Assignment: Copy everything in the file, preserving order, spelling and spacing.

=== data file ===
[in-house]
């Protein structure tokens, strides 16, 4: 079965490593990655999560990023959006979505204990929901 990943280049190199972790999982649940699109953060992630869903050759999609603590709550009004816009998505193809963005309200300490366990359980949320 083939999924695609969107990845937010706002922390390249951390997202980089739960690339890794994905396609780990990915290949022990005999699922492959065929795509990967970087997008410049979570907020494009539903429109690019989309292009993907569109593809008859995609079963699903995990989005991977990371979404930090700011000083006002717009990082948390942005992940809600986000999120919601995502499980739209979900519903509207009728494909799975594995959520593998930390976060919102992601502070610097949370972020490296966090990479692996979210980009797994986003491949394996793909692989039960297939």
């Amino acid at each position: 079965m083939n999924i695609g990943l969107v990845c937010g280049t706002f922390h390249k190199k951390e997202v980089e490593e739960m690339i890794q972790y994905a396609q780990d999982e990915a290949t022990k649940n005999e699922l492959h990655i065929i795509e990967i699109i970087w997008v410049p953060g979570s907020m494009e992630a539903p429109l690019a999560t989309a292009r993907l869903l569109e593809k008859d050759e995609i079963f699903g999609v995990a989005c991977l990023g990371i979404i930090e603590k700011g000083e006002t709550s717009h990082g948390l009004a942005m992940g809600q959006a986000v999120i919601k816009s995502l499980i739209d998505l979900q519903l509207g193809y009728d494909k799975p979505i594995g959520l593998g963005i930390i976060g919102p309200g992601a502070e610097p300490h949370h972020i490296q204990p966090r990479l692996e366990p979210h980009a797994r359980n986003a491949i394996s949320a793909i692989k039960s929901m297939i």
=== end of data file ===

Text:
[in-house]
């Protein structure tokens, strides 16, 4: 079965490593990655999560990023959006979505204990929901 990943280049190199972790999982649940699109953060992630869903050759999609603590709550009004816009998505193809963005309200300490366990359980949320 083939999924695609969107990845937010706002922390390249951390997202980089739960690339890794994905396609780990990915290949022990005999699922492959065929795509990967970087997008410049979570907020494009539903429109690019989309292009993907569109593809008859995609079963699903995990989005991977990371979404930090700011000083006002717009990082948390942005992940809600986000999120919601995502499980739209979900519903509207009728494909799975594995959520593998930390976060919102992601502070610097949370972020490296966090990479692996979210980009797994986003491949394996793909692989039960297939």
């Amino acid at each position: 079965m083939n999924i695609g990943l969107v990845c937010g280049t706002f922390h390249k190199k951390e997202v980089e490593e739960m690339i890794q972790y994905a396609q780990d999982e990915a290949t022990k649940n005999e699922l492959h990655i065929i795509e990967i699109i970087w997008v410049p953060g979570s907020m494009e992630a539903p429109l690019a999560t989309a292009r993907l869903l569109e593809k008859d050759e995609i079963f699903g999609v995990a989005c991977l990023g990371i979404i930090e603590k700011g000083e006002t709550s717009h990082g948390l009004a942005m992940g809600q959006a986000v999120i919601k816009s995502l499980i739209d998505l979900q519903l509207g193809y009728d494909k799975p979505i594995g959520l593998g963005i930390i976060g919102p309200g992601a502070e610097p300490h949370h972020i490296q204990p966090r990479l692996e366990p979210h980009a797994r359980n986003a491949i394996s949320a793909i692989k039960s929901m297939i």